Seizures can increase the risk of arrhythmias. Additionally, seizure medications may cause arrhythmias alongside other cardiovascular problems.

Arrhythmias occur when the heart beats abnormally. Seizures are unusual patterns of brain activity.

This article discusses their possible links, whether seizures can lead to arrhythmia, and the risk factors for this process.

The article also examines whether cardiac arrhythmias can cause seizures and the connection between arrhythmias and seizure medication. Additionally, it focuses on the treatment, outlook, and prevention of seizure-induced arrhythmia.

As sex and gender exist on spectrums, the article uses the term “male” to refer to a person’s sex assigned at birth.

A person undergoing a medical test to diagnose a cardiac arrhythmia after a seizure -1.Share on Pinterest
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Seizures can affect the heart rate, which can lead to arrhythmias. Some develop during different phases of the seizure, such as the ictal and postictal phases:

  • Ictal: This is the middle phase of the seizure, from when the first symptom begins, and the seizure activity ends.
  • Postictal: This is the end phase of the seizure. This is when the seizure begins to subside and lasts between 5–30 minutes.

Many different types of arrhythmia have associations with seizures.

Authors of a 2018 case presentation note that the most common type of arrhythmia associated with seizures is ictal tachycardia, which refers to a faster-than-normal heartbeat.

A 2019 article notes that the arrhythmias caused by seizures include:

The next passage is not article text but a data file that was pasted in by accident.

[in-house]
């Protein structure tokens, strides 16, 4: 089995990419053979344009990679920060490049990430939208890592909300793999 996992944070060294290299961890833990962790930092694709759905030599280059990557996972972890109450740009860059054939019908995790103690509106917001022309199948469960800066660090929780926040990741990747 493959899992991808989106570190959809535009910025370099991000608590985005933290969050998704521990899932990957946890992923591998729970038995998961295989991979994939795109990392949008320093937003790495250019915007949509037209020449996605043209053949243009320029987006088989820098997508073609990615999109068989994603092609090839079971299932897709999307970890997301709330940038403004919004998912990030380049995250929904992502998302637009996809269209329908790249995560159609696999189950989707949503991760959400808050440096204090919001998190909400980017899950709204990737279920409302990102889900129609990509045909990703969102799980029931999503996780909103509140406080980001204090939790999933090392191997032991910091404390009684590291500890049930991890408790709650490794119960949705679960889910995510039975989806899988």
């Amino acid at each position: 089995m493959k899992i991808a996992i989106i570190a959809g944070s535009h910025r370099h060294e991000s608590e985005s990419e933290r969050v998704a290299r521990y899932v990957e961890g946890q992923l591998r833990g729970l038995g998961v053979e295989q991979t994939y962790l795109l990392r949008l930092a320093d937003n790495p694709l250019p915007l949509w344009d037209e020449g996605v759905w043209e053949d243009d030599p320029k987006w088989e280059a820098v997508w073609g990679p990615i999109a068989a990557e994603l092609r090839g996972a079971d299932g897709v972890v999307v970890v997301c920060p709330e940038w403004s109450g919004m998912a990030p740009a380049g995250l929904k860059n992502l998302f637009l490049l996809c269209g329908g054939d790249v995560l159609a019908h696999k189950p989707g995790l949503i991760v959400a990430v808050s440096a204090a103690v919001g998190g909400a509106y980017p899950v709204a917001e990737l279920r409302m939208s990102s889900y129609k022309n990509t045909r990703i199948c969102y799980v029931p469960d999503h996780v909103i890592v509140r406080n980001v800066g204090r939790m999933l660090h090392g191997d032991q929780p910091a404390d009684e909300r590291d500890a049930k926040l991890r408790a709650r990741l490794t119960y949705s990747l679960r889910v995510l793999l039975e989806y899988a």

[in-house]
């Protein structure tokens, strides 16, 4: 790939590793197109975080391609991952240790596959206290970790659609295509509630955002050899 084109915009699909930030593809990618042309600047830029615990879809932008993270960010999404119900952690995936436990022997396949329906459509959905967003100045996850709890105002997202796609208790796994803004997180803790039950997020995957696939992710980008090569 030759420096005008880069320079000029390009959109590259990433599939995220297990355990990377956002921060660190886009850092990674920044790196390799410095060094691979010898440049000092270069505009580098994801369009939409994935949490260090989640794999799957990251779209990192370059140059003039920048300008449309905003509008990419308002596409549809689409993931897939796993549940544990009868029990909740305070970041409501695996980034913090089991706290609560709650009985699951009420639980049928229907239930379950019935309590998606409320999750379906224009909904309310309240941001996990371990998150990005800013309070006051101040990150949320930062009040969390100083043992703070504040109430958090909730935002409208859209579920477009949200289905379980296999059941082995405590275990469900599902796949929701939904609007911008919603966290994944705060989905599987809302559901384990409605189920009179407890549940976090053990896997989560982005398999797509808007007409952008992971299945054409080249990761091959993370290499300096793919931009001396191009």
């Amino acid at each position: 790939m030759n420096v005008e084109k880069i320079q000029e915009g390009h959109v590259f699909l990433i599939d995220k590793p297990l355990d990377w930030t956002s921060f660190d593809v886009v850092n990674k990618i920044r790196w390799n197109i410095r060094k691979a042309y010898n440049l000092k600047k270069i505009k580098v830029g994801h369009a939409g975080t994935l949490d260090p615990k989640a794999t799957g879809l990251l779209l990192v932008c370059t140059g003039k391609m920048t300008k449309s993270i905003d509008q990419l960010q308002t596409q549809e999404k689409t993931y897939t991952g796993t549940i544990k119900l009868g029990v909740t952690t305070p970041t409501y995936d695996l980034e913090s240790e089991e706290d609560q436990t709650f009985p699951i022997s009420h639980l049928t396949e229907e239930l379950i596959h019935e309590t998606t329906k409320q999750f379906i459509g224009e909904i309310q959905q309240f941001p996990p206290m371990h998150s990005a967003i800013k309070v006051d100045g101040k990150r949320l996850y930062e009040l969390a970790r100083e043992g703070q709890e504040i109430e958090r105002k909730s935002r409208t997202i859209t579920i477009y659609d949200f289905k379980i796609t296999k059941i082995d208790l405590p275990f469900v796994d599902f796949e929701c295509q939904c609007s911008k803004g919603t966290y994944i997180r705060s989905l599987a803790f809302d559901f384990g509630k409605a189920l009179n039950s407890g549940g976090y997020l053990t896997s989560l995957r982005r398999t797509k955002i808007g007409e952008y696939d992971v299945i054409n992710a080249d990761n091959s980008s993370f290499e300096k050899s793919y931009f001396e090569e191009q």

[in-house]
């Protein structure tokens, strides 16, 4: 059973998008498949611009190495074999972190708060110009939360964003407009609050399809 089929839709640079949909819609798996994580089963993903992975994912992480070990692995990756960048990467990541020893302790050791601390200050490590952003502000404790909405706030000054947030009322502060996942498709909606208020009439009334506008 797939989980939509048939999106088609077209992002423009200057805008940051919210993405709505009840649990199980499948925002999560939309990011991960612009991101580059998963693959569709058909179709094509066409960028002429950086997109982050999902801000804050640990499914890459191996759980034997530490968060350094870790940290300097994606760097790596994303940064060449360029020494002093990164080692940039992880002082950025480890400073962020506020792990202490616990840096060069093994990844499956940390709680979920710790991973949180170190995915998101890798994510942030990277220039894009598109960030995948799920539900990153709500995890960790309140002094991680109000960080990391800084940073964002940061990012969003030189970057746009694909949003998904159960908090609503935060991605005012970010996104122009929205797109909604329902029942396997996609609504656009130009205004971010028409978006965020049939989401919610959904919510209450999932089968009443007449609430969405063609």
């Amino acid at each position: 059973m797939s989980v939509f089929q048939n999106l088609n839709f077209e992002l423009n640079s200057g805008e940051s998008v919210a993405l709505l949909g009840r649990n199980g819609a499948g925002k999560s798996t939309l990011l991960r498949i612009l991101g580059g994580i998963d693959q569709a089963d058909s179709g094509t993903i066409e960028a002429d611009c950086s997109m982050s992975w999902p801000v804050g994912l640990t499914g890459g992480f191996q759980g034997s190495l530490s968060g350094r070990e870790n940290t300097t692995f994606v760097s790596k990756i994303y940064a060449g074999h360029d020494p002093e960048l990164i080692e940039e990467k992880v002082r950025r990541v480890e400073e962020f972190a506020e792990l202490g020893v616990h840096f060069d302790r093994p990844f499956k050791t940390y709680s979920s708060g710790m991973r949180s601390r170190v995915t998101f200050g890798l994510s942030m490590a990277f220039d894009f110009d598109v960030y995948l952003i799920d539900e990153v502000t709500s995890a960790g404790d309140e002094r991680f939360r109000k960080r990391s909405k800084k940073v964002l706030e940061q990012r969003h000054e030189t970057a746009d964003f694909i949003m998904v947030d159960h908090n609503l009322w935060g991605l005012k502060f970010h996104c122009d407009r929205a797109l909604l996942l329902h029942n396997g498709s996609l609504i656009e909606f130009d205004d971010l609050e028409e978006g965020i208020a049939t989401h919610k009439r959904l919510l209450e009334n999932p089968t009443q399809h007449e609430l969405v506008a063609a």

Healthcare professionals remain uncertain about why this occurs. However, they theorize that electrical activity within the brain during a seizure may be a contributing factor.

When a person has a seizure, there are unusual patterns of electrical activity within the brain. This can cause a range of physical effects, including convulsions. In some cases, the electrical activity in the brain may contribute to arrhythmia.

What increases the risk of arrhythmia if a person has seizures?

According to a 2017 study, the following people are more likely to experience arrhythmias after a seizure:

  • males
  • those ages 65–84 years
  • having certain health conditions, such as:
    • cardiovascular disease
    • lung disease
    • neurological problems
    • kidney problems
    • iron deficiency
    • diabetes

Healthcare professionals are unsure whether arrhythmias can cause seizures.

A 2016 case report discusses an individual whose arrhythmia induced a convulsive syncope. A convulsive syncope occurs when someone loses consciousness and has convulsions at the same time.

Although convulsive syncope can look like seizures, they are different conditions.

Because doctors commonly misdiagnose convulsive syncope as seizures, it is difficult to know how often a cardiac arrhythmia might have caused a seizure.

A 2021 paper notes evidence that antiepileptic drugs can cause arrhythmias. However, these are rarely serious or life threatening.

Can epilepsy medications cause other heart problems?

Doctors can treat epilepsy with antiepileptic drugs.